Most Traumatizing Movie: THE DREAM MASTER (NIGHTMARE ON ELM STREET 4)
Many, even most of us have done it…snuck to watch a scary movie when we were kids. Granted, some of us didn’t have to sneak, and for some the experience was enough to make them swear off horror films for the rest of their life. But then there are others, like myself, who despite the heart-pounded terror and need to leave the closet light on for years afterward, fell in love with the thrill of being frightened by the images on the glowing screen. In my case, I did have to sneak, many times, and my love for horror blossomed in a small room at my grandparents house, one late night creature feature at a time.
My parents were of the variety that payed very close attention to ratings and content of movies, and they certainly didn’t know that I was watching any of the nightmarish films they banned my brother and I viewing. I only divulged the films that my brother and I saw much to young to my mom over the past couple of weeks, when I realized I would be writing about it and no one had ever told her that we took part in parental guidance suggested films with no parental guidance. The ultimate irony though, is where this unauthorized viewing took place; my grandmother’s house. To put this in to perspective for you, my grandmother felt that Billy Joel was vulgar because he wore leather while he played the piano. Though my grandmother would have been excited to be part of anything I’ve written, she would most likely have been mortified to learn this ultimate disobedience took place under her roof. (Sorry Grandma!)
My brother and I found a safe haven in my grandmother’s house where on adult would venture after about 9 o’clock at night…the back patio. It was the room we, as kids were banished to when the adults had enough of us. There was an old television that had been retired there to keep us entertained, it was one of those old TVs that had a column of silver rectangular buttons with a column of numbers that corresponded with each button. Some of you will remember such contraptions, there was no remote and only channels like 3, 7, 11, 13, etc. This left our viewing choices at a minimum and found us watching wildly inappropriate late night fare.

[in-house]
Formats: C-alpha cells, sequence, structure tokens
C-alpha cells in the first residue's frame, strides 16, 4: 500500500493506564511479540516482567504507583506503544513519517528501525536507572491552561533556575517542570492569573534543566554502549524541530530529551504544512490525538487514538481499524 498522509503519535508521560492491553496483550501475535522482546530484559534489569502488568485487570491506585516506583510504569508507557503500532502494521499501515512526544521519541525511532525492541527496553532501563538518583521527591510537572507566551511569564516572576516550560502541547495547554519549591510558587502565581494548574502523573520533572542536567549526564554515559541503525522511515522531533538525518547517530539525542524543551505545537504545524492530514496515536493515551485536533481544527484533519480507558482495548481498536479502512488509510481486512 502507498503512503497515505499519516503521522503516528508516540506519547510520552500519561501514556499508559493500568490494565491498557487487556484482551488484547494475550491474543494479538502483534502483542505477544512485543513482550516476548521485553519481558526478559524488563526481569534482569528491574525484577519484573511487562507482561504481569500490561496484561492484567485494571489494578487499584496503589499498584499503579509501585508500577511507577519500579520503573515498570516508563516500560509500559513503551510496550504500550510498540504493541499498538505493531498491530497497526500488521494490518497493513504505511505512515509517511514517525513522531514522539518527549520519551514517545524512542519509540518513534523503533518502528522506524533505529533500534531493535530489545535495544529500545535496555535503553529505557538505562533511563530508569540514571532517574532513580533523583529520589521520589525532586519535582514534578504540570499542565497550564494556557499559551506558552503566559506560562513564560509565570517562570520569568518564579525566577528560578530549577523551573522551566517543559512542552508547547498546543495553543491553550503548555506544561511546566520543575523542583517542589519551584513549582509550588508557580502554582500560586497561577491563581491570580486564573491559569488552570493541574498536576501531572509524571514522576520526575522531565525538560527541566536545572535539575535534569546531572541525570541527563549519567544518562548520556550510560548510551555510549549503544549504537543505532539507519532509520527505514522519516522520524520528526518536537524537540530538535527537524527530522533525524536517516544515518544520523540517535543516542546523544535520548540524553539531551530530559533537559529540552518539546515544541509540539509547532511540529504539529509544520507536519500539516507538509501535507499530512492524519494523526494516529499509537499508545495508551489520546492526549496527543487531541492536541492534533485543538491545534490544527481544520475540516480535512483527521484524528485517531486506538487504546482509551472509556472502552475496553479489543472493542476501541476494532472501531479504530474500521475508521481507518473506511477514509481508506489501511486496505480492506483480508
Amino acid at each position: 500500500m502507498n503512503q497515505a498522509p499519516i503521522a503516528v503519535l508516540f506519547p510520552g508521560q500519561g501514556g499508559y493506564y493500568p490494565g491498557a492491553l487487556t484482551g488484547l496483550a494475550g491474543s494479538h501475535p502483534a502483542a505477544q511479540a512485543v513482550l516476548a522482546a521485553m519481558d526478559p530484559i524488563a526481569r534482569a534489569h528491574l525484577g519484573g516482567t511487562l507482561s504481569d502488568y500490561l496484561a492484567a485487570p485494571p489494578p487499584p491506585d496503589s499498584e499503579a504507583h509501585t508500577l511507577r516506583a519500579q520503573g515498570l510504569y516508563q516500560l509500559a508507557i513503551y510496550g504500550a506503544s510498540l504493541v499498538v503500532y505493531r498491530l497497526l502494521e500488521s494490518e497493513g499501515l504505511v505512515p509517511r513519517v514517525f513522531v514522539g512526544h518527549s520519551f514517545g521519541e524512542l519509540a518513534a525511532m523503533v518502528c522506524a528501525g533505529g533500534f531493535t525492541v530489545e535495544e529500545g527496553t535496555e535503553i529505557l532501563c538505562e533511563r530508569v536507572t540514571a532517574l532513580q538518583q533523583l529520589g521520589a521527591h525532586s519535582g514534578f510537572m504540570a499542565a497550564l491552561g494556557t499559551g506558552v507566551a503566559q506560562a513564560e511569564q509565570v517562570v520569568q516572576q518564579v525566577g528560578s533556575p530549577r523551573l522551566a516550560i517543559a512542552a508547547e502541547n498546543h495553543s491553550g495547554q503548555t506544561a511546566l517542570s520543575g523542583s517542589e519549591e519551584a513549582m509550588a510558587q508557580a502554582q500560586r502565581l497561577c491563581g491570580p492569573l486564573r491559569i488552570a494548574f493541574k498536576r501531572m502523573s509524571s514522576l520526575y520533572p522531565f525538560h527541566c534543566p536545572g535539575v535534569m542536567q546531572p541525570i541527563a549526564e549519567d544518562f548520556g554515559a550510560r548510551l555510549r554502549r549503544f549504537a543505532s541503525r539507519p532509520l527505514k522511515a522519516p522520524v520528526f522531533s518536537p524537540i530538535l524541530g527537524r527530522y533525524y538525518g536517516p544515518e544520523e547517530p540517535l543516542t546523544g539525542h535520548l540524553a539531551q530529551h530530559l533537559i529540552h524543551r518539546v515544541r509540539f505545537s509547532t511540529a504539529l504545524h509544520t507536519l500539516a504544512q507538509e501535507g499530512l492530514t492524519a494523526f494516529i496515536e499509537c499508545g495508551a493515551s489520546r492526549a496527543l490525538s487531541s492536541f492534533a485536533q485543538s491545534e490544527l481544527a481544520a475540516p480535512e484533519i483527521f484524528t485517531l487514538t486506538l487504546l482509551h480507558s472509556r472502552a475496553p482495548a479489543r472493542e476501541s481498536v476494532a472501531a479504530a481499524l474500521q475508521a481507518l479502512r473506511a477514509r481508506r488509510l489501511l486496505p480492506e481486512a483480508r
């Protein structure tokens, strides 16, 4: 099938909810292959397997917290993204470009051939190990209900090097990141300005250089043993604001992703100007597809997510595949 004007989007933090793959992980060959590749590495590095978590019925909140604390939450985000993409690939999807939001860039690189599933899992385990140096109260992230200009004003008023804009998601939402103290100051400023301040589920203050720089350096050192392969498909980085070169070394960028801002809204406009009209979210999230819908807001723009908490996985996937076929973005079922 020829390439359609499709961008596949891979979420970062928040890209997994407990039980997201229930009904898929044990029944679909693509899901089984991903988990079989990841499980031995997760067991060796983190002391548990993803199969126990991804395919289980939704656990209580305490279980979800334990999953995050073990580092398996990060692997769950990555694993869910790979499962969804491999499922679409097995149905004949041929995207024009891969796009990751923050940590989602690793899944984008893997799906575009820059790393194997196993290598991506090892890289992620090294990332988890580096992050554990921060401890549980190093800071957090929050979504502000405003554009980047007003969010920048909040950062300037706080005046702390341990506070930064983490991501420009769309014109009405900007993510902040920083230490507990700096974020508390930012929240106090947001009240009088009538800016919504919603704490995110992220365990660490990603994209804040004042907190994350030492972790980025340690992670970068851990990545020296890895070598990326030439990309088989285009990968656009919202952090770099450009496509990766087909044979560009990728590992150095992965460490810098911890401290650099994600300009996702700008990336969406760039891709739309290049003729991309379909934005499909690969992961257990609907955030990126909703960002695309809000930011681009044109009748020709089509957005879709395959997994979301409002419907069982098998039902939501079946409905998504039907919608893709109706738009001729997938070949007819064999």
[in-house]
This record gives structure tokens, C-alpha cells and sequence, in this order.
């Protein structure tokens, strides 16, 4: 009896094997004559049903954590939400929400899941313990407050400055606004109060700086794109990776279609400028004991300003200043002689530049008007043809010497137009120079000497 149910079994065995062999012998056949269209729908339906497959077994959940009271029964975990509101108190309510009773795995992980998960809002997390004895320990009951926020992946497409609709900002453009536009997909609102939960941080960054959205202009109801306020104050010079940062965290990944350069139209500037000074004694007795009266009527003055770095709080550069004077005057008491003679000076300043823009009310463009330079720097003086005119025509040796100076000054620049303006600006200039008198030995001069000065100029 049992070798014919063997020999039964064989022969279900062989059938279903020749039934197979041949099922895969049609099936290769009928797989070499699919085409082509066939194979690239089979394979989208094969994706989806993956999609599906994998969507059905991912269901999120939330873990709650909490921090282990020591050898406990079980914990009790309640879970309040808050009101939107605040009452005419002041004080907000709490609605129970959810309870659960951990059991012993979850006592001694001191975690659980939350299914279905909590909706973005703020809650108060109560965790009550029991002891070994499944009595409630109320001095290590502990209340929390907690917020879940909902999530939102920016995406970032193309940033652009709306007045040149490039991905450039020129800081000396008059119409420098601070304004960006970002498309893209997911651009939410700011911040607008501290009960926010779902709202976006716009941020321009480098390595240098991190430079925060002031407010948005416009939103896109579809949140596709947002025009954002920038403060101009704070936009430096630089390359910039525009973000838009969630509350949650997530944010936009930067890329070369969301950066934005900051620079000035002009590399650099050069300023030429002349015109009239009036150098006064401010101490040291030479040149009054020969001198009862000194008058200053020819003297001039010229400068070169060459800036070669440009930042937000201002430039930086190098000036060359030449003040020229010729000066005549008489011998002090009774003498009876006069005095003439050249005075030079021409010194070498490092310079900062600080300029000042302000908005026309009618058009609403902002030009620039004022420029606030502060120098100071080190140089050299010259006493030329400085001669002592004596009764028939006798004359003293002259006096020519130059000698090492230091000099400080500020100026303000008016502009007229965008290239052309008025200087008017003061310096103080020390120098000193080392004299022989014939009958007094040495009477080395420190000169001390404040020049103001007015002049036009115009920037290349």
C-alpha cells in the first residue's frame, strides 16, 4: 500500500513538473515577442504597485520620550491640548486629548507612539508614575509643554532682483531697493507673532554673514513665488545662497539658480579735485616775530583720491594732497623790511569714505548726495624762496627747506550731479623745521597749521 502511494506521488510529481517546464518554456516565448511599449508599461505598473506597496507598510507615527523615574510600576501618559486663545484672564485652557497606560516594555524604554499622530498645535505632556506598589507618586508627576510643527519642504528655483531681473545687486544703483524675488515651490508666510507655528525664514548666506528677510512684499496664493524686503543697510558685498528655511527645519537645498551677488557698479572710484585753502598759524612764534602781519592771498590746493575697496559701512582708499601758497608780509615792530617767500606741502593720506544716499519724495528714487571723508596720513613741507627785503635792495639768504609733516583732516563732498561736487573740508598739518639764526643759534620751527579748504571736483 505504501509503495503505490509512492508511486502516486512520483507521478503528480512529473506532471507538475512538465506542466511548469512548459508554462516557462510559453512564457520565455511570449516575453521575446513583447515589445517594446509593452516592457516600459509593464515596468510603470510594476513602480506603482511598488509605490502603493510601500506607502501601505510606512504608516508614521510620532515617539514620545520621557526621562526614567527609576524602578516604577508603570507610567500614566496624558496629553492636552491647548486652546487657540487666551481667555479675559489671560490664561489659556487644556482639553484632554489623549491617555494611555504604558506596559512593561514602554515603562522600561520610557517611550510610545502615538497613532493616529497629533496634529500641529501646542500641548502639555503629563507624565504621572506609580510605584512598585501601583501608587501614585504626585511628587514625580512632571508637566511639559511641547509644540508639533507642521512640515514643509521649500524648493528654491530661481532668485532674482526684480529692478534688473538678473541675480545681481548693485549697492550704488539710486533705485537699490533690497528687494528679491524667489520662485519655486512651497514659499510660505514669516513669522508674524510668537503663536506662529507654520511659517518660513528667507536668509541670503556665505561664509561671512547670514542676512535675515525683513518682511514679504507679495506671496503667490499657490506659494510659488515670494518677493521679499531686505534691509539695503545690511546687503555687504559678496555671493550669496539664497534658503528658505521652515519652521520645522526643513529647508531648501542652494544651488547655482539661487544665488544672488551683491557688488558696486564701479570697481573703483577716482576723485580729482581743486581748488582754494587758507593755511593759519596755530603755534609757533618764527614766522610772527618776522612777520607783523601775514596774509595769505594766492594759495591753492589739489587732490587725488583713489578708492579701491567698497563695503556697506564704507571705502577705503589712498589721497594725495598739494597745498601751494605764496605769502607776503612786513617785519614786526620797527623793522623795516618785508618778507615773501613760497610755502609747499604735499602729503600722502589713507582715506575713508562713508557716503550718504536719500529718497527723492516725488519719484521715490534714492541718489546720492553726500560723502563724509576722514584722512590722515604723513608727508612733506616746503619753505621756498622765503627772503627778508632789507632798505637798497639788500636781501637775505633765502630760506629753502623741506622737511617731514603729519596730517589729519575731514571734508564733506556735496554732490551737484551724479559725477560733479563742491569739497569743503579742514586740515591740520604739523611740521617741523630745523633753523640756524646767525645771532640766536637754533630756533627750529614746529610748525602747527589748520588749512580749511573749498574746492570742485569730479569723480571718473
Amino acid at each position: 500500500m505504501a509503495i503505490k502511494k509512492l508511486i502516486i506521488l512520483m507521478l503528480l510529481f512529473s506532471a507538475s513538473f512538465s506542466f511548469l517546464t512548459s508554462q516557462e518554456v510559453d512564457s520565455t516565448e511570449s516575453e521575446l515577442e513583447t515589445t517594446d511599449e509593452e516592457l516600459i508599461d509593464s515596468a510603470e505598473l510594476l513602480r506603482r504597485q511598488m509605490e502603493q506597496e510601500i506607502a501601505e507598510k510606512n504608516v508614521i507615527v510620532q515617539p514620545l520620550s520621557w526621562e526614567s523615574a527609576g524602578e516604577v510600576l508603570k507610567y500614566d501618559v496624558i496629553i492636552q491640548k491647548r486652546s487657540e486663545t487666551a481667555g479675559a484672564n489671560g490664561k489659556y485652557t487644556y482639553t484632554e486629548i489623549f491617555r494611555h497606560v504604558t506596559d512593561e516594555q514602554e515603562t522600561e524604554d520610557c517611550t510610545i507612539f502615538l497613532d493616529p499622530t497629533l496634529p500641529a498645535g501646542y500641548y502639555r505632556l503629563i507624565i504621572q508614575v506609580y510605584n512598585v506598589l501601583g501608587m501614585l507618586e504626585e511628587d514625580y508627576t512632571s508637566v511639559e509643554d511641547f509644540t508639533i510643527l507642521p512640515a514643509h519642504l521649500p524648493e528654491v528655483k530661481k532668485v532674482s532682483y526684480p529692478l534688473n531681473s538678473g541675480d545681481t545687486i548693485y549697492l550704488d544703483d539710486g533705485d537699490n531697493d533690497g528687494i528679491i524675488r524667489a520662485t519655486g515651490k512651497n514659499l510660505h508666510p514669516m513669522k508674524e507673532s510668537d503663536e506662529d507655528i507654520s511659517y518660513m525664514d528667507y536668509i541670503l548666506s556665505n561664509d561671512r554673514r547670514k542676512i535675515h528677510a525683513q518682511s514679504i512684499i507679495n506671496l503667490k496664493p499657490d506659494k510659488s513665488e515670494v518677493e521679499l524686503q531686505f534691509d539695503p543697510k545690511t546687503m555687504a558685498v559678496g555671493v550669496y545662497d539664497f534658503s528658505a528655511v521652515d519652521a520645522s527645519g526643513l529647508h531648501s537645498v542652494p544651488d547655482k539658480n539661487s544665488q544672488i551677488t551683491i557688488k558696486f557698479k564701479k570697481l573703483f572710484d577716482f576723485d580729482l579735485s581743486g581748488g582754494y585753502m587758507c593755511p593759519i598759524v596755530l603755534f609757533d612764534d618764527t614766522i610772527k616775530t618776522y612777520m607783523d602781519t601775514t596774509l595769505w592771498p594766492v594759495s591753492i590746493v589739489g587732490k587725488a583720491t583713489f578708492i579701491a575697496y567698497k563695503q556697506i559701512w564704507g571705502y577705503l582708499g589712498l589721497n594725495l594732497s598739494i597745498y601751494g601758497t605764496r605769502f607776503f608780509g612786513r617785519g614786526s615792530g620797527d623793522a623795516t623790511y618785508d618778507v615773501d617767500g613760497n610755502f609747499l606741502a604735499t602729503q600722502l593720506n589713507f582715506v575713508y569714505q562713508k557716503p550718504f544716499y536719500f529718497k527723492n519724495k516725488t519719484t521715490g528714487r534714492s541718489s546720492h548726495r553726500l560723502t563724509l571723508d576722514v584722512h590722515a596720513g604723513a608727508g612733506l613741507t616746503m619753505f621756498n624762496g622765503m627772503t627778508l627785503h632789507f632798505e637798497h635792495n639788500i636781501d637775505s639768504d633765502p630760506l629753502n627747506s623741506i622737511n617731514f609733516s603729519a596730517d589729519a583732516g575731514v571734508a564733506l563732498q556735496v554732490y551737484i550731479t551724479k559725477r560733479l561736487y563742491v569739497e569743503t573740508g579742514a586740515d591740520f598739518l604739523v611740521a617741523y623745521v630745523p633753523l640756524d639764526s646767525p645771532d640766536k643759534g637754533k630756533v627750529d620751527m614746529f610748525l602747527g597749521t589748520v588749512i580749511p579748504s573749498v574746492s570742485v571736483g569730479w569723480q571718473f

There are so many films to choose from as the film that most traumatized me as a child, all viewed in that safe little room at my grandmother’s house; Maniac Cop, Friday the 13th, but the movie that I particularly remember taking a toll on my psyche was A Nightmare on Elm Street 4: The Dream Master. This movie turned my world upside down. I had a very overactive imagination as a kid, which followed me into adulthood. Even before I saw the film I was scared of the dark and all the things that could happen while you slept. Dreams were not one of the things I was afraid of at this point, but that quickly changed. Your dreams were supposed to be unicorns and lollipops, maybe with the occasional nightmare, but as far as anyone had ever told me, those weren’t real. There was, and still is something innately disturbing about knowing that your dreams, a place where you have little to no control anyway, could be invaded by evil and brought to reality.
After being introduced to Freddy Krueger, sleep was certainly hard to come by for a while. To this day I can’t hear the little girls chanting…1, 2, Freddy’s coming for you, without getting chills. Regardless of the clichés, cheesy humor and the overly dramatic reactions, Freddy scared the pee out of me for years. My best friend’s teenage brother had the hat and glove from the movie and loved to terrorize his elementary school aged sister with it, along with her friends. I avoided playing at her house after being introduced to his sadistic joy in terrorizing small children. I even remember having a sweater in junior high that looked a lot like Freddy’s sweater that I kept around as some sort of reverse talisman to keep him away. The hold that the movie had on me was long and went deep.
Even after being asked to write a piece on my most traumatizing movie I didn’t realize the hold The Dream Master had on me…until I rewatched the movie. Freddy brings back the little girl fear in me. To clarify, not the little tightening in the chest I might get while peeking through my fingers at the theater. I mean catching my breath, heart pounding, covering my head with my blanket as I set on the couch terrified. I think that I have always held on to a little of my childhood fantasies of things we can’t understand and don’t want to believe in becoming real and Freddy embodies that to me like no other fictional character ever has, or probably ever will.
This piece is part of a series on Screen Invasion over the month of October. Several of our writers will be sharing their most traumatizing childhood movies for your reading pleasure. CLICK HERE to see another classic entry in this archive. Don’t forget to follow @ScreenInvasion on Twitter and find us on Facebook to keep up with the latest pop culture news, reviews and interviews!
What was your most traumatizing film from childhood? Share with us!